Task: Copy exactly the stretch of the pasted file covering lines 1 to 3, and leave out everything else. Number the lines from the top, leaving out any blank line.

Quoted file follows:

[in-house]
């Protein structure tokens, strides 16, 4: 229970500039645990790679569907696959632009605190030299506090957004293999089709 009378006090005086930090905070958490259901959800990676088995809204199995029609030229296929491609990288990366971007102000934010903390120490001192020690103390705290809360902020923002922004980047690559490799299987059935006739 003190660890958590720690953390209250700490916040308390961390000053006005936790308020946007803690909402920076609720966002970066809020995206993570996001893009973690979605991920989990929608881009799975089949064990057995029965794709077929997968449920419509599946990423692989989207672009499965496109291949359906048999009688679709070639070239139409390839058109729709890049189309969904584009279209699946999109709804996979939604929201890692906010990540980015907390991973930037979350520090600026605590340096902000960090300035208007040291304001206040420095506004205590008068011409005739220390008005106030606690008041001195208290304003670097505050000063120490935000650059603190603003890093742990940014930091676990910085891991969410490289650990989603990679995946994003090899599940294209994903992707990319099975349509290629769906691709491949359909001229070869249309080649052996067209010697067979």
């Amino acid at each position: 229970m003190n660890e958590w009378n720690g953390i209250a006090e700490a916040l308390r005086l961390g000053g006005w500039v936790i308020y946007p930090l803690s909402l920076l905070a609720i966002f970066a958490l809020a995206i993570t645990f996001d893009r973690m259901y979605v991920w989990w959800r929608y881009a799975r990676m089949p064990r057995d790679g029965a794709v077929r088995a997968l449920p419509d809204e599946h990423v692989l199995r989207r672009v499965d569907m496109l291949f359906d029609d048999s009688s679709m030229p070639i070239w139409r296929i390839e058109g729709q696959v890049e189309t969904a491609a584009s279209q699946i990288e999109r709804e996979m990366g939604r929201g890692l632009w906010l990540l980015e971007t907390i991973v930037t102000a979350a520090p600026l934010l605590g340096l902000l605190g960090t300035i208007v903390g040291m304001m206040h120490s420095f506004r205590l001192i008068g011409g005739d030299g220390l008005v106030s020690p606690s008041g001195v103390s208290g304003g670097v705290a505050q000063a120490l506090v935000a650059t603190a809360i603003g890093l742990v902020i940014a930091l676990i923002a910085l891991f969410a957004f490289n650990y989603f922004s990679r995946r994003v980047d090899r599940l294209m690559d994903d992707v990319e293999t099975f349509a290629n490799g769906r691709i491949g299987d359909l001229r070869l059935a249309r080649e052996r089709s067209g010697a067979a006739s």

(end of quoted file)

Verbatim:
[in-house]
């Protein structure tokens, strides 16, 4: 229970500039645990790679569907696959632009605190030299506090957004293999089709 009378006090005086930090905070958490259901959800990676088995809204199995029609030229296929491609990288990366971007102000934010903390120490001192020690103390705290809360902020923002922004980047690559490799299987059935006739 003190660890958590720690953390209250700490916040308390961390000053006005936790308020946007803690909402920076609720966002970066809020995206993570996001893009973690979605991920989990929608881009799975089949064990057995029965794709077929997968449920419509599946990423692989989207672009499965496109291949359906048999009688679709070639070239139409390839058109729709890049189309969904584009279209699946999109709804996979939604929201890692906010990540980015907390991973930037979350520090600026605590340096902000960090300035208007040291304001206040420095506004205590008068011409005739220390008005106030606690008041001195208290304003670097505050000063120490935000650059603190603003890093742990940014930091676990910085891991969410490289650990989603990679995946994003090899599940294209994903992707990319099975349509290629769906691709491949359909001229070869249309080649052996067209010697067979």
């Amino acid at each position: 229970m003190n660890e958590w009378n720690g953390i209250a006090e700490a916040l308390r005086l961390g000053g006005w500039v936790i308020y946007p930090l803690s909402l920076l905070a609720i966002f970066a958490l809020a995206i993570t645990f996001d893009r973690m259901y979605v991920w989990w959800r929608y881009a799975r990676m089949p064990r057995d790679g029965a794709v077929r088995a997968l449920p419509d809204e599946h990423v692989l199995r989207r672009v499965d569907m496109l291949f359906d029609d048999s009688s679709m030229p070639i070239w139409r296929i390839e058109g729709q696959v890049e189309t969904a491609a584009s279209q699946i990288e999109r709804e996979m990366g939604r929201g890692l632009w906010l990540l980015e971007t907390i991973v930037t102000a979350a520090p600026l934010l605590g340096l902000l605190g960090t300035i208007v903390g040291m304001m206040h120490s420095f506004r205590l001192i008068g011409g005739d030299g220390l008005v106030s020690p606690s008041g001195v103390s208290g304003g670097v705290a505050q000063a120490l506090v935000a650059t603190a809360i603003g890093l742990v902020i940014a930091l676990i923002a910085l891991f969410a957004f490289n650990y989603f922004s990679r995946r994003v980047d090899r599940l294209m690559d994903d992707v990319e293999t099975f349509a290629n490799g769906r691709i491949g299987d359909l001229r070869l059935a249309r080649e052996r089709s067209g010697a067979a006739s």